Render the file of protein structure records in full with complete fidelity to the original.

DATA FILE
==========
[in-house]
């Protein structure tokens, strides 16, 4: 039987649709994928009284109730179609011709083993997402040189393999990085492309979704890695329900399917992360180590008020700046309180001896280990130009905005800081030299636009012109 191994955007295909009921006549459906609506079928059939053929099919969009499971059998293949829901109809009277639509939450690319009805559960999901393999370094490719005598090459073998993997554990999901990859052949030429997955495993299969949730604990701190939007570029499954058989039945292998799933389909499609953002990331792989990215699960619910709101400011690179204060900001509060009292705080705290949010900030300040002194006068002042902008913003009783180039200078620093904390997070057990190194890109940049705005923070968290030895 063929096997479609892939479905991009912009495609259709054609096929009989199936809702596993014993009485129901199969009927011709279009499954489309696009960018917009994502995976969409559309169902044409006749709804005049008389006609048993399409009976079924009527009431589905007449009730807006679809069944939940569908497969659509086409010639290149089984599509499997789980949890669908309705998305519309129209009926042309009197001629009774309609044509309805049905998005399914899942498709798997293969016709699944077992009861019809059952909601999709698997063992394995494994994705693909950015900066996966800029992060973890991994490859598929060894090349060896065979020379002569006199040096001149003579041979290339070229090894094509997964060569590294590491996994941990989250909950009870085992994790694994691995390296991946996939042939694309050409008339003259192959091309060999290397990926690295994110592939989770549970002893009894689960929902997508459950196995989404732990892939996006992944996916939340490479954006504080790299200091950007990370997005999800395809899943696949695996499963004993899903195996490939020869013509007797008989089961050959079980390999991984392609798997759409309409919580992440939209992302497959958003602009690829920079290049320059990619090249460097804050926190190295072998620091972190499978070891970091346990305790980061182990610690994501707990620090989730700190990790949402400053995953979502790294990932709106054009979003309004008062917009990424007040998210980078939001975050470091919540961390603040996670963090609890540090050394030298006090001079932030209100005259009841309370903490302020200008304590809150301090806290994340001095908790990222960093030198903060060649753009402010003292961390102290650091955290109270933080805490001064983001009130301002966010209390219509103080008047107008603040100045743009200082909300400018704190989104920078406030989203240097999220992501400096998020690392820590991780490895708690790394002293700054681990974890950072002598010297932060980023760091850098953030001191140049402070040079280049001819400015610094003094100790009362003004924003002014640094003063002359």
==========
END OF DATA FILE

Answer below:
[in-house]
């Protein structure tokens, strides 16, 4: 039987649709994928009284109730179609011709083993997402040189393999990085492309979704890695329900399917992360180590008020700046309180001896280990130009905005800081030299636009012109 191994955007295909009921006549459906609506079928059939053929099919969009499971059998293949829901109809009277639509939450690319009805559960999901393999370094490719005598090459073998993997554990999901990859052949030429997955495993299969949730604990701190939007570029499954058989039945292998799933389909499609953002990331792989990215699960619910709101400011690179204060900001509060009292705080705290949010900030300040002194006068002042902008913003009783180039200078620093904390997070057990190194890109940049705005923070968290030895 063929096997479609892939479905991009912009495609259709054609096929009989199936809702596993014993009485129901199969009927011709279009499954489309696009960018917009994502995976969409559309169902044409006749709804005049008389006609048993399409009976079924009527009431589905007449009730807006679809069944939940569908497969659509086409010639290149089984599509499997789980949890669908309705998305519309129209009926042309009197001629009774309609044509309805049905998005399914899942498709798997293969016709699944077992009861019809059952909601999709698997063992394995494994994705693909950015900066996966800029992060973890991994490859598929060894090349060896065979020379002569006199040096001149003579041979290339070229090894094509997964060569590294590491996994941990989250909950009870085992994790694994691995390296991946996939042939694309050409008339003259192959091309060999290397990926690295994110592939989770549970002893009894689960929902997508459950196995989404732990892939996006992944996916939340490479954006504080790299200091950007990370997005999800395809899943696949695996499963004993899903195996490939020869013509007797008989089961050959079980390999991984392609798997759409309409919580992440939209992302497959958003602009690829920079290049320059990619090249460097804050926190190295072998620091972190499978070891970091346990305790980061182990610690994501707990620090989730700190990790949402400053995953979502790294990932709106054009979003309004008062917009990424007040998210980078939001975050470091919540961390603040996670963090609890540090050394030298006090001079932030209100005259009841309370903490302020200008304590809150301090806290994340001095908790990222960093030198903060060649753009402010003292961390102290650091955290109270933080805490001064983001009130301002966010209390219509103080008047107008603040100045743009200082909300400018704190989104920078406030989203240097999220992501400096998020690392820590991780490895708690790394002293700054681990974890950072002598010297932060980023760091850098953030001191140049402070040079280049001819400015610094003094100790009362003004924003002014640094003063002359």